Known colloquially as the “new world” since Columbus accidently discovered it in the late 15th century, the Americas have captured our collective imagination for hundreds of years. From cold Canadian forests to bustling city centres, Air Force One to fabled cannibals, the history of the world would not be the same without the countries that make up this huge continent…
Discussing transport and the Americas presents an interesting challenge. For a start, the name “Americas” refers to the continent of North America, encompassing Canada, the United States (US) and Mexico; and the South American continent, made up of countries in central and South America. There are few similarities between them.
Even though it is the world’s second largest country after Russia, at 3.4 people
per km2 Canada has one of its lowest population densities. The US is home to the world’s largest national economy and is regarded as one of the great superpowers – if not the greatest. By comparison, South and Central America are both considered to be largely third world, developing economies. So, where to begin?
Despite differences in culture, language, economy and political structures, these regions are linked geographically, which does play a large role in their impact and influence on each other, particularly with regards to trade.
Canada, the US and Mexico rely heavily on each other for trade. In 1994 all three countries entered a trilateral agreement known as the North American Free Trade Agreement (NAFTA). The enactment of NAFTA effectively created the world’s largest free trade market agreement: one that reduces tariffs, in some instances removing them altogether. Since approximately 88% of US trade with Canada and Mexico is transported overland, this had huge implications for the commercial transport industry.
NAFTA had two key impacts on road freight: it increased overall trans-border freight traffic, particularly by road; and it gave priority to north-south regional corridors at the expense of long-haul east-west intra-national routes.
The NAFTA corridor links the two largest land gateways of North America: Detroit, Michigan and Laredo, Texas. However, while 65% of NAFTA trade is serviced by trucks (the users of the NAFTA corridor), it is far from a continuous corridor. Northbound flows of Mexican imports and southbound flows of Canadian imports dwindle as the distance from their respective borders increases.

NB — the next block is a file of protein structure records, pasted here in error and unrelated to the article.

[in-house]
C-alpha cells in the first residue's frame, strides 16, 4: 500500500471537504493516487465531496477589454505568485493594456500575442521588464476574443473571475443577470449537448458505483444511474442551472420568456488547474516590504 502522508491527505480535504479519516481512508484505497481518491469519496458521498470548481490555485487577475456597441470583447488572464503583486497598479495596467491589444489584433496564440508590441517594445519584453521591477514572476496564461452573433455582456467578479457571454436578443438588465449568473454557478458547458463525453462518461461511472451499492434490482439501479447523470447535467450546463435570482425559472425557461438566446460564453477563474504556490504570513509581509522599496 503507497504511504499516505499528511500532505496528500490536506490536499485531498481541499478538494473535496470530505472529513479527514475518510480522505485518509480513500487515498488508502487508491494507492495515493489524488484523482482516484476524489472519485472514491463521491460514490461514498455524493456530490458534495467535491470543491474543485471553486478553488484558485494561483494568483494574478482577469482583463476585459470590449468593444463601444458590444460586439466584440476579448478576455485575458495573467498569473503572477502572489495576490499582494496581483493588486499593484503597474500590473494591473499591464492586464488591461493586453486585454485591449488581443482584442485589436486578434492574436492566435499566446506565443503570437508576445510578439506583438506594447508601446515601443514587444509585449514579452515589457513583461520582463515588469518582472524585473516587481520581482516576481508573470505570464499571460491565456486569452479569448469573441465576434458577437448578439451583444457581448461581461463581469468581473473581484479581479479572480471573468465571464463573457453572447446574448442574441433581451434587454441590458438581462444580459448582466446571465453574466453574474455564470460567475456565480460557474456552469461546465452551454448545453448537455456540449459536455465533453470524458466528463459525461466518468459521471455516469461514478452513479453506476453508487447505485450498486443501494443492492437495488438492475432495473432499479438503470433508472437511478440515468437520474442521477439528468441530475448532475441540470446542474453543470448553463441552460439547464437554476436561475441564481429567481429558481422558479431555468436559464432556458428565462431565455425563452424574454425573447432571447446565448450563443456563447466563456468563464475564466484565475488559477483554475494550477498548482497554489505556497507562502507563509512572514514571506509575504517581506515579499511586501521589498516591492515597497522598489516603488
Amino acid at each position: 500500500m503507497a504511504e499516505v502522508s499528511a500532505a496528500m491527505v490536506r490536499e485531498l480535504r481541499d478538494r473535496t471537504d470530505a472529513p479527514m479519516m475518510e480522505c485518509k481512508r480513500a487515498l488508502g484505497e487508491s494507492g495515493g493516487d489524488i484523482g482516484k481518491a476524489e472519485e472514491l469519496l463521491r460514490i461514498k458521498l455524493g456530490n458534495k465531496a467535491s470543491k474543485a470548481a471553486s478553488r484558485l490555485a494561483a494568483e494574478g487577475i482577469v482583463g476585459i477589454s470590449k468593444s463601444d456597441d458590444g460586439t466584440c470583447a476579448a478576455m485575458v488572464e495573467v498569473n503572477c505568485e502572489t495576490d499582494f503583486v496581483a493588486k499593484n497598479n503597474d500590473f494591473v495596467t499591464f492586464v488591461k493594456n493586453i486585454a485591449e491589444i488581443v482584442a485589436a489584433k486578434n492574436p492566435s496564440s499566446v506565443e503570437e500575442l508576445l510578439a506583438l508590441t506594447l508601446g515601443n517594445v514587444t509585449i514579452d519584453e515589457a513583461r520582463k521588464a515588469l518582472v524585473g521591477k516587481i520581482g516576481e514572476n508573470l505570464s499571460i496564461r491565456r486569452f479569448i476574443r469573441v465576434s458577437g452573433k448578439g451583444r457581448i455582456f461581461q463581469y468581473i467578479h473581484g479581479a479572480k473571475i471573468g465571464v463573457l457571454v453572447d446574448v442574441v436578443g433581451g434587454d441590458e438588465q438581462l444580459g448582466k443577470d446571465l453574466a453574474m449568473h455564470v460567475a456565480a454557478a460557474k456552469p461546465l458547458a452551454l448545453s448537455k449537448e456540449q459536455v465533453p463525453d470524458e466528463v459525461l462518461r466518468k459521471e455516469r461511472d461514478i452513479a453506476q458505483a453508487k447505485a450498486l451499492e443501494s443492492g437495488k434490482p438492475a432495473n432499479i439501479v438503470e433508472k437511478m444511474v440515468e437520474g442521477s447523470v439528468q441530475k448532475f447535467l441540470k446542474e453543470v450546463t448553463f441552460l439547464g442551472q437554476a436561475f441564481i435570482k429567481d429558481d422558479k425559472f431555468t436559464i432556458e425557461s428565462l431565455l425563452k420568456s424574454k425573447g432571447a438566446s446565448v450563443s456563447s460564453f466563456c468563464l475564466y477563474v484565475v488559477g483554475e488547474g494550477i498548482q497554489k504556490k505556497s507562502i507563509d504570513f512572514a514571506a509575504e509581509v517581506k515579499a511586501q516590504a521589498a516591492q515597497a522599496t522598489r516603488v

On the road again…
According to the North American Transportation Statistics’ (NATS) online database – last updated by the US Department of Transportation’s Bureau of Transportation Statistics (BTS) in late 2009 – road freight is the biggest freight mover in the US, beating rail, maritime, pipeline and air.
Nevertheless, rail freight is also a big player. Since deregulation in the 1980s, rail freight in the US increased by 77% in ton-km between 1985 and 2003 and remains a major contributor to overall transport, accounting for close to 40% of all the ton-kms transported in the US. If we compare this to Europe, where intermodal rail only accounts for 8% of overall transport, we can see how large rail still is in the US.
In terms of road versus rail however, while the structure of the US urban system clearly underlines the Midwest as the most accessible location for servicing a large segment of the American population by truck, the surge in international trans-Pacific containerised trade over the past few years has also opened the way for intermodal rail. Instead of containers remaining on ships crossing from the Pacific to the Atlantic, containers are moved on land via rail from west-coast to east-coast ports and vice versa. These “landbridges” are the outcome of cooperation between rail operators looking to be involved in lucrative, long-distance freight traffic, and maritime shippers who are eager to reduce shipping time and costs.
While rail is not always the cheapest option when compared to maritime shipping, and road transport remains North America’s dominant mode of transport, the incredibly long distances involved in traversing the continent – and the time it takes to ship goods around it – ensures that rail remains a viable alternative option to truck-based transport solutions.